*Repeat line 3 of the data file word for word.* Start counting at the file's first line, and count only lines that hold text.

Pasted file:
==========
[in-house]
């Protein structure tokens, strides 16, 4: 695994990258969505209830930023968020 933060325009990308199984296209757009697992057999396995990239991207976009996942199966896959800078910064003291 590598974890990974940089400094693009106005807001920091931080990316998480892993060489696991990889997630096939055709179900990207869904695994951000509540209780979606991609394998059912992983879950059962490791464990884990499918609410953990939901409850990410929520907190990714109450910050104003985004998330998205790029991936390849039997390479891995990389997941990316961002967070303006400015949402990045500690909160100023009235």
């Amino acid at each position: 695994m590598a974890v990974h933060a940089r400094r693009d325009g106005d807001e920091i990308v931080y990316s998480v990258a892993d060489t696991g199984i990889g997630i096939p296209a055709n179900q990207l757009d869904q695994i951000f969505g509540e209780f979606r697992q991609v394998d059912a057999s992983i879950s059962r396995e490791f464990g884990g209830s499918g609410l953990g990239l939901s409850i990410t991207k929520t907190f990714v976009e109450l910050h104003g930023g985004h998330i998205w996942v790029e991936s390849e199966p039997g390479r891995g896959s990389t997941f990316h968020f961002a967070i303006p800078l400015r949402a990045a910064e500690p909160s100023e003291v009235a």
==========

């Amino acid at each position: 695994m590598a974890v990974h933060a940089r400094r693009d325009g106005d807001e920091i990308v931080y990316s998480v990258a892993d060489t696991g199984i990889g997630i096939p296209a055709n179900q990207l757009d869904q695994i951000f969505g509540e209780f979606r697992q991609v394998d059912a057999s992983i879950s059962r396995e490791f464990g884990g209830s499918g609410l953990g990239l939901s409850i990410t991207k929520t907190f990714v976009e109450l910050h104003g930023g985004h998330i998205w996942v790029e991936s390849e199966p039997g390479r891995g896959s990389t997941f990316h968020f961002a967070i303006p800078l400015r949402a990045a910064e500690p909160s100023e003291v009235a």